Richard Ferris (adventurer)
Richard Ferris (fl. 1580-1606) was an English adventurer.
Ferris was one of the five ordinary messengers attached to Queen Elizabeth's household. A subpœna was issued for him to give evidence in a suit in the court of the Archbishop of Canterbury on 7 November 1580. In July 1606 he was still filling the office of royal messenger.
Although ‘never trayned upon the water,’ he resolved in 1590 to accomplish the daring feat of rowing in an open boat from London to Bristol. He embarked in a ‘new built’ wherry on Midsummer day at Tower Wharf, with two friends, Andrew Hill and William Thomas. At Greenwich they landed, and were entertained at court. Afterwards their journey began in earnest, and although they usually anchored in safe harbours at night, and were well received by the townspeople of the southern seaports, they ran some risks, and did not reach Bristol till 3 August.
The mayor and aldermen gave them a triumphal welcome. They returned to London on 8 August, and wherever they showed themselves were enthusiastically received. The exploit excited the admiration of all classes from the court downwards. On 7 August 1590—only four days after the voyage was finished—‘a ballad of Richard Fferrys cominge to Bristowe’ was ‘licensed to Edward White on 10 Aug.’ Another ballad of ‘the ioyfull entertainement of the wherry and iij wherrymen, viz., Richard Fferrys, Andrewe Hilles, and William Thomas by the maiour, aldermen, and citizens of Bristoll, 4to Augusti, 1590,’ was licensed to Henry Carre.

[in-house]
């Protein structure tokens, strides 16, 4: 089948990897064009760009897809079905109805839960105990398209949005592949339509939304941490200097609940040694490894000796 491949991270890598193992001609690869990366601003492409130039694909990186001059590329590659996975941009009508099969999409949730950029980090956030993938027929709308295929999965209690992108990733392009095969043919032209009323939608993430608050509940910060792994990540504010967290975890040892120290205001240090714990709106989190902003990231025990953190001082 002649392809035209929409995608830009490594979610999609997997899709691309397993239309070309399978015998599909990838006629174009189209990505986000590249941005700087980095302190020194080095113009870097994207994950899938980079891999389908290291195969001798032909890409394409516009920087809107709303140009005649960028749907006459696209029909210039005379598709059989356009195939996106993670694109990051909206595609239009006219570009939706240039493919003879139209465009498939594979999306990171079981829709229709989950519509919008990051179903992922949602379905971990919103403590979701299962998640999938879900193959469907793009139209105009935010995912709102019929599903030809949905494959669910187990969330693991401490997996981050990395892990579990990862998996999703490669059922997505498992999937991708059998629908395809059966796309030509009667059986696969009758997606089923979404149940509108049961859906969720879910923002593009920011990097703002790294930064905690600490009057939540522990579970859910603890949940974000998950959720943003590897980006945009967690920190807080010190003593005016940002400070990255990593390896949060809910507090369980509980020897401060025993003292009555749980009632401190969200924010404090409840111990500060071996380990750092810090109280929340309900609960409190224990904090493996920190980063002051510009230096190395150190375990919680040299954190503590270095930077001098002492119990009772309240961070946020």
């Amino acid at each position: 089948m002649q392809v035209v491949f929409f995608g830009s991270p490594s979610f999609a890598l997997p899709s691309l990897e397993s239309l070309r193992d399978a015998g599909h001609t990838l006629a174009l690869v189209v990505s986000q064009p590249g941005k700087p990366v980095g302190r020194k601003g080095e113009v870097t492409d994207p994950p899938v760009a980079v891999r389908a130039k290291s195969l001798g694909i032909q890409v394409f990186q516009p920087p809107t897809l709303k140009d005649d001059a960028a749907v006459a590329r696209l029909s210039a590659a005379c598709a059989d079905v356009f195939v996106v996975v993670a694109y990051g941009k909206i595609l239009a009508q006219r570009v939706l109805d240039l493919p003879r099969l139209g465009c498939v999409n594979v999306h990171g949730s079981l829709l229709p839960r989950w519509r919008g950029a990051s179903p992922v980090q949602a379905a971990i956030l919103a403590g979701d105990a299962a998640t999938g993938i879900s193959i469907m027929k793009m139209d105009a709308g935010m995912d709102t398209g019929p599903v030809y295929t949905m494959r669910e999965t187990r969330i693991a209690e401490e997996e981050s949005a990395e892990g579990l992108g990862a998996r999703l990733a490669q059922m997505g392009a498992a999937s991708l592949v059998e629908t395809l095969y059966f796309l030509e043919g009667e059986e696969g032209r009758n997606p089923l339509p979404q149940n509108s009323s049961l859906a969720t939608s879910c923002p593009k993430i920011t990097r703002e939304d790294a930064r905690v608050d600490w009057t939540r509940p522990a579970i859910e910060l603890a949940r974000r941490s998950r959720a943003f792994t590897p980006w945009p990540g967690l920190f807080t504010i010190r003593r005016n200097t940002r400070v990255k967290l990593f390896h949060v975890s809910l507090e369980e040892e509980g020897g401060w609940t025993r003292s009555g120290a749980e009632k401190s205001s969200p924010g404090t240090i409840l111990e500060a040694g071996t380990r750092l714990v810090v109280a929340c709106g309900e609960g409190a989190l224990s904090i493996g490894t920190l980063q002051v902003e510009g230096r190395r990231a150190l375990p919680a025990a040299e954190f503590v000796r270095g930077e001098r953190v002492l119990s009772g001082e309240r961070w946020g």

In the same year John Wolfe printed for Edward White ‘The most dangerous and memorable Adventure of Richard Ferris.’ On the title-page appear the words, ‘Published for the sayd Richard Ferris,’ and a dedication to Sir Thomas Heneage, the queen's treasurer, follows. At the close of the tract is ‘a new sonnet’ celebrating Ferris's arrival at Bristol, by James Sargent. A copy of this rare work is in the Bodleian Library. It was reprinted in J. P. Collier's ‘ Illustrations of Early English Literature,’ vol. ii. No. 5 (1864), and in Professor Arber's ‘English Garner,’ vol. vi. Warton asserted that Ferrers was the author's correct name.
- Archæologia, 1729, p. 234
- Devon, Issues of the Exchequer, Jac. I, p. 44
- Arber, Registers, ii. 557–8